Gutenberg and the buzzword around it…

WordPress’s growth is impressive (28.5% and counting) but it’s not limitless — at least not in its current state. We have challenges (user frustrations with publishing and customizing, competition from site builders like Squarespace and Wix) and opportunities (the 157 million small businesses without sites, aka the next big market we should be serving). It’s time for WordPress’ next big thing, the thing that helps us deal with our challenges and opportunities. The thing that changes the world. Automattic has been moving towards offering better support for small businesses with its acquisition of WooCommerce in 2015 and steady commercialization of Jetpack, with plans targeted at business owners. The company is confident to capture even more of the self-hosted small business market by allowing customers to tap into WordPress’ third-party ecosystem. So they need to beat the competition and look for a solution/feature that comforts the users in publishing and design the content.

And that’s Gutenberg. There are a lot of confusion and debated going around it and people gets more disorganized each passing day about it…

However, many vocal opponents to Gutenberg fear with the changes that will come along with it and are concerned that the project is being developed essentially to serve Automattic’s customers and corporate interests. Those who build websites for clients have expressed concerns about how Gutenberg will affect their businesses or whether the brand new interface will drive users away from WordPress. Developers and product owners are eagerly awaiting more answers on what it means for existing plugins and themes in the ecosystem, as the project has yet to iron out some of the more technical details regarding extensibility and support for metaboxes. This naturally raises concerns about Gutenberg’s timeline.

As per Matt Mullenweg, Gutenberg will ship with WordPress 5.0 if not 4.9, but the release will come out when Gutenberg is ready, not vice versa,” Mullenweg said. “We still have target dates to help us think about scope and plan for all the supporting documentation, translation, and marketing efforts, but we’re not going to release anything until Gutenberg become what its team want it to be”

“My life’s work is improving WordPress,” Mullenweg said. “I firmly believe that Gutenberg is the direction that will provide the most benefit to the maximum number of people while being totally in line with core WordPress’s philosophies and commitment to user freedom. So he requested to keep giving them the feedback, and offer to push through the fear together.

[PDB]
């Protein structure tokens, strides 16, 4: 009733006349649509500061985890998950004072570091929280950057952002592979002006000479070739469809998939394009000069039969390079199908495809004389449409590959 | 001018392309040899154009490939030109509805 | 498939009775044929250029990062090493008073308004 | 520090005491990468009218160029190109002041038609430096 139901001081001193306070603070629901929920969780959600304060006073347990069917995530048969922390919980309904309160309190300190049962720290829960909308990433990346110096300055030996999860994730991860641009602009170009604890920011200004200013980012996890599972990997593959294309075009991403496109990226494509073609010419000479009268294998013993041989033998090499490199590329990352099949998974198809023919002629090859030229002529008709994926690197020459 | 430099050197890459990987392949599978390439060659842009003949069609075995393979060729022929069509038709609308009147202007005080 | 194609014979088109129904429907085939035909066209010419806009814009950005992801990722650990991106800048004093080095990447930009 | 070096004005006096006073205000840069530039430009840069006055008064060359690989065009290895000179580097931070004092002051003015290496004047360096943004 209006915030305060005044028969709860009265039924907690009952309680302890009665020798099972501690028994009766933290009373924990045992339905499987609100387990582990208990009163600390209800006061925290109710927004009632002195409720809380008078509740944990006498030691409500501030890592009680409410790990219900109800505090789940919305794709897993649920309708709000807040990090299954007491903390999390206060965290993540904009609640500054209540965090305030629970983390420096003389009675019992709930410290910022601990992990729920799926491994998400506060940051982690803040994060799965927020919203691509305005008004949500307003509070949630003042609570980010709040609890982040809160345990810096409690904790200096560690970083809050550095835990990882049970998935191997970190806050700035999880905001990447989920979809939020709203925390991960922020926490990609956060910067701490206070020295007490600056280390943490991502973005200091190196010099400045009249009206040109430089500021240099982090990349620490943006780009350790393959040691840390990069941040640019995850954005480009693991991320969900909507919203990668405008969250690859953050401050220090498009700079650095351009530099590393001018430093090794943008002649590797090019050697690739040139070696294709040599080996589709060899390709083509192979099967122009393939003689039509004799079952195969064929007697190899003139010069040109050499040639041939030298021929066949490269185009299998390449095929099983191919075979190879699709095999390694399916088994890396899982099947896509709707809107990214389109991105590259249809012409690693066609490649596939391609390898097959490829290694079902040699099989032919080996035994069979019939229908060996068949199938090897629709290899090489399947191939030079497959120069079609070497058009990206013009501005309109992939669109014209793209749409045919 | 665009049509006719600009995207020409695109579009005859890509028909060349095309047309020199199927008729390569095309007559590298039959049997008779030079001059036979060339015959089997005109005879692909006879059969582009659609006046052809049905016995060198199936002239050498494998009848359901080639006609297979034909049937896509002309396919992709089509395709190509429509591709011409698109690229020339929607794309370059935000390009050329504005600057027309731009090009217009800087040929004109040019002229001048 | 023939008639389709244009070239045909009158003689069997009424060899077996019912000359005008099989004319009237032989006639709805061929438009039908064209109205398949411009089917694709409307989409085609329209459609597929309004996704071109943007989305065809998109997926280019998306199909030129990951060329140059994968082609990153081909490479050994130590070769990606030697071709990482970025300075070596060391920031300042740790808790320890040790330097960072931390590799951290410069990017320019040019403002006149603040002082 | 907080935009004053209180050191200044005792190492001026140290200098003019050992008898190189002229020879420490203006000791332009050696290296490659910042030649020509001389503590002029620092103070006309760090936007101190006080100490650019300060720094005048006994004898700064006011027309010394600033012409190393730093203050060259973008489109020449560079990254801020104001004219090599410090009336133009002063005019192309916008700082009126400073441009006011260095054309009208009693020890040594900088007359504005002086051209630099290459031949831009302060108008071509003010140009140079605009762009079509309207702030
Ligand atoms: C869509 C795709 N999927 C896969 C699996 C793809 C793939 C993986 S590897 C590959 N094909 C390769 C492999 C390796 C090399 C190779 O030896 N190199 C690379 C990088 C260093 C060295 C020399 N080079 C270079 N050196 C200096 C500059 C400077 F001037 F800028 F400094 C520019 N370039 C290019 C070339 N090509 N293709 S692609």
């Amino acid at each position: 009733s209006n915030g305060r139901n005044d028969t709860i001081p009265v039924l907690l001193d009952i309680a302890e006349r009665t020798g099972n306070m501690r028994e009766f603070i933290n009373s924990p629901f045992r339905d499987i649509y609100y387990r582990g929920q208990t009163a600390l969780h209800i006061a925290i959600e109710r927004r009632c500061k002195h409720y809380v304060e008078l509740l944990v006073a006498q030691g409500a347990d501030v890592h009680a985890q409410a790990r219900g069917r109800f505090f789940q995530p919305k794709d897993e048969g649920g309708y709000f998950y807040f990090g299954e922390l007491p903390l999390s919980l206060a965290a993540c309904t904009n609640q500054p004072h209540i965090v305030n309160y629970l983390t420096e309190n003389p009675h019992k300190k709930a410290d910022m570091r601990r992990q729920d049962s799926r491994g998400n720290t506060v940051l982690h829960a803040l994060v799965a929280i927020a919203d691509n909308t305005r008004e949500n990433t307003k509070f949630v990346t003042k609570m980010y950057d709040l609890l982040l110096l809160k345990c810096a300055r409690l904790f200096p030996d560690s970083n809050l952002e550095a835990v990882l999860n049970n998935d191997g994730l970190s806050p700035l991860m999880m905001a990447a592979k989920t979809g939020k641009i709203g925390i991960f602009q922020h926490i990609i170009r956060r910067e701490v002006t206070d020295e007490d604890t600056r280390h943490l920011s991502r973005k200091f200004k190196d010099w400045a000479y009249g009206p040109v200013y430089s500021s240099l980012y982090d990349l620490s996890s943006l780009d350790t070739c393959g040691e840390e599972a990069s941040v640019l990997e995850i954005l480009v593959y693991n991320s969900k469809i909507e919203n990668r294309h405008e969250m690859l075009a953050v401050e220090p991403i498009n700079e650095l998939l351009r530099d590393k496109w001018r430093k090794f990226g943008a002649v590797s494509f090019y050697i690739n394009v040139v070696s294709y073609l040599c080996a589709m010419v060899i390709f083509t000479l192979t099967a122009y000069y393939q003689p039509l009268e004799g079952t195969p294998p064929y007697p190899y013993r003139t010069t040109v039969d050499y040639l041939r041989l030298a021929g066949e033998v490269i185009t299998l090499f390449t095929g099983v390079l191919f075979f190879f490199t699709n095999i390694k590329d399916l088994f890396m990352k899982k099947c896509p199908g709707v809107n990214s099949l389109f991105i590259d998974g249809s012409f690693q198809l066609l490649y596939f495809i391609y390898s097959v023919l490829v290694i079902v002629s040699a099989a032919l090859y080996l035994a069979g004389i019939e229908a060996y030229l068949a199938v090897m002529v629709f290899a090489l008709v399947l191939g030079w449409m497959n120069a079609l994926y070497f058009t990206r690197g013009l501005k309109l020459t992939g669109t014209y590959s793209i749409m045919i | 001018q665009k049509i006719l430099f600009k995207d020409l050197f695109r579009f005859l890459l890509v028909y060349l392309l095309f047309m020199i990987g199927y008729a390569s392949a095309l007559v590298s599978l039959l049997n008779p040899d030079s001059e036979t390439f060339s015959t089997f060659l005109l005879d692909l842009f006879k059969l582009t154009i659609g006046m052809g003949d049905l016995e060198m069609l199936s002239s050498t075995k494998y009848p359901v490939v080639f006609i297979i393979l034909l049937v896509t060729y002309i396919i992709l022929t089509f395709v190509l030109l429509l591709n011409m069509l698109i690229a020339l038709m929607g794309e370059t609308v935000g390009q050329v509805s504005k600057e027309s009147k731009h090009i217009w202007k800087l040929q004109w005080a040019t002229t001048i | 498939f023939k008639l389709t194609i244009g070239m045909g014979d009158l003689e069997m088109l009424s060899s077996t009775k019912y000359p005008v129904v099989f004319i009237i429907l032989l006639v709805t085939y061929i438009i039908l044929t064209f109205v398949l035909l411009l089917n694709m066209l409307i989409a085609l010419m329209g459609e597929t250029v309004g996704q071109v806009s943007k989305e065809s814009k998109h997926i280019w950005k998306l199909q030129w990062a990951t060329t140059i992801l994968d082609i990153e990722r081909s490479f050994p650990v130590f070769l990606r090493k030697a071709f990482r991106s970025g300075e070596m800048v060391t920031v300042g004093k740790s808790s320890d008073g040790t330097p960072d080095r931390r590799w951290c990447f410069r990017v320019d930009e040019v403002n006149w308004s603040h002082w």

I am a firm believer that It’s worth a little discomfort to change the world.”

However, it not only moves the WordPress ecosystem forward, but also moves the whole web forward. Which is scary! Because change always is, and this is a big one. But a scary thing is usually a thing that leads to growth, if you can push through it. Ten years ago, agencies and developers worried that software like WordPress would ruin their business because clients wouldn’t need help updating their sites any more, and would maybe even just start building their own sites. But their worst fears didn’t come true — instead, it created new opportunities for everyone.

Ok we agree…

Gutenberg is an exciting, ambitious project, but one that perhaps not entirely sure is necessary. If WordPress core is going to fundamentally change the way I create content without giving me a choice, I want as much information and user research data as possible to convince me that it’s the better option. It may seem odd that these questions and concerns are being raised six months into the project but at the same time, development has moved so fast, it feels like the opportunity to have them addressed at the beginning was missed.

Revamping the editor experience is a massive undertaking and, six months in, it’s not better than the editor I use today. It will need to address a lot of issues if it’s going to beat the current WordPress editor itself, leave apart the other editor competition. Additionally, Gutenberg needs as many testers as possible if it’s going to be the best editor in its class. For instructions on how and what to test, read the Gutenberg testing guide on the Make WordPress Testing site.

Gutenberg has been in development for six months and is ready for testing, but its developers do not recommend using it on production sites. If you install the beta version and play around it, At first glance, it may appear that WordPress is trying to copy its more recent competitors (Medium, Squarespace, Wix, and others) to keep pace, but the 14-year-old software has offered many of these content capabilities for years.

And I strongly believe that the developers at Gutenberg need to think more in-depth and techno-creative in order to make it compete with other editors and make more sense if they are aiming at it as a website design tool if not general publishing at all.

We can’t really conclude this discuss as of now as we need to see more of Gutenberg and its progress as a tool for publishing and to study the ultimate motive of Automattic. We will leave this discussion open and will publish more on it. I would like to hear from you on this. Please feel free to leave your comment.

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